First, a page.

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Land wrangles blocking flood victims’ relocation

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Land wrangles have dogged the drive to relocate flood victims in the Lower Shire districts of Chikwawa and Nsanje.

People, who were affected by the January flood disaster and are willing to relocate to upper lands, are being forced to trade-in their land.

The development is slowing down the relocation process with some of the victims stuck in camps, some 10 months after they were displaced.

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Local leaders are also in the fore front attaching conditions to the land intended for the victims.

Continued stay in the camps, according to some of the victims, is posing food security challenges as some of them can hardly cultivate crops for next year’s consumption.

Flood survivors are also exposed to hunger and starvation as relief items stopped trickling in some months ago.

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In Dzing’ando Village in Chikwawa, the victims have been forced to trade-in their low land for new space upland especially in Village Headman Bodza’s area where Red Cross Malawi has constructed houses for some of the flood victims.

According to some of them, the new land is too small to accommodate all of them.

“It has not been easy for us to get this land. Our village headman had to trade in the land that was our village for us to get access to this space which was a farming land for other villagers. Government could not get us any new land and we were stuck at Luvunzu camp,” explained Fote Tchale from Dzing’ando Village, Traditional Authority (T/A) Makhuwira.

Beston Malenga, who is Village Headman Dzing’ando, said most local leaders were reluctant to give the victims land.

“It is either they trade-in with another piece of land for them to get a place or else we have to submit to owners of the land’s demand to turn into one of their subjects,” he said.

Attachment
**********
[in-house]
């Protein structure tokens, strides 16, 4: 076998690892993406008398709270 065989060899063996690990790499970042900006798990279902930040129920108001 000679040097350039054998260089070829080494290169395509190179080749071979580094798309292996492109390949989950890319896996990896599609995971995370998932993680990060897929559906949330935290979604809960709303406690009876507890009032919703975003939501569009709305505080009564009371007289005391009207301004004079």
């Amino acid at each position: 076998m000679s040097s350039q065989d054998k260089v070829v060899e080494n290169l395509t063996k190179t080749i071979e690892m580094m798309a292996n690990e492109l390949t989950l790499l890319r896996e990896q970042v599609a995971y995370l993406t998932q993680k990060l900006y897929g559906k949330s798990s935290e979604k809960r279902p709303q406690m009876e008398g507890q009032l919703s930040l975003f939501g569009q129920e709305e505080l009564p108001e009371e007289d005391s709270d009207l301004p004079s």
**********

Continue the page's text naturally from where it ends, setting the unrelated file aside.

He said they were first allocated a piece of land in Mpata Village which is part of Thyolo District but chiefs there allegedly set the condition that the victims should register as natives of the village.

Assistant Disaster Manager for Red Cross, Roste Kufandiko, said the land wrangles have delayed the organisation’s support to the affected people.

“For victims to find this land, it has not been that easy and, on top of that, the land cannot accommodate all the villagers.

“We have been forced to adjust the spaces of the houses we are constructing here due to limited space,” lamented Kufandiko.

Over 200 households in Chikwawa were displaced by floods in areas under Paramount Chief Lundu and also in Group Village heads Mafale, Sekeni and Chipakuza.

In Nsanje, over 2,300 victims from T/A Nyachikadza, were still in camps following demands by T/A Chimombo and Ndamera that they should surrender a portion of their land.

T/A Nyachikadza’s area is known for its fertile soil that is why the two traditional leaders are interested in it, according to a source at the Nsanje District Council.

“The two chiefs want more farming space from the Nyachikadza victims so that they can consolidate their positions,” said the source.

But Paramount Chief Lundu said it was not right for the local leaders to make such demands.

Minister of Information and Civic Education, Jappie Mhango, said government through the Ministry of Lands, was addressing the problem.

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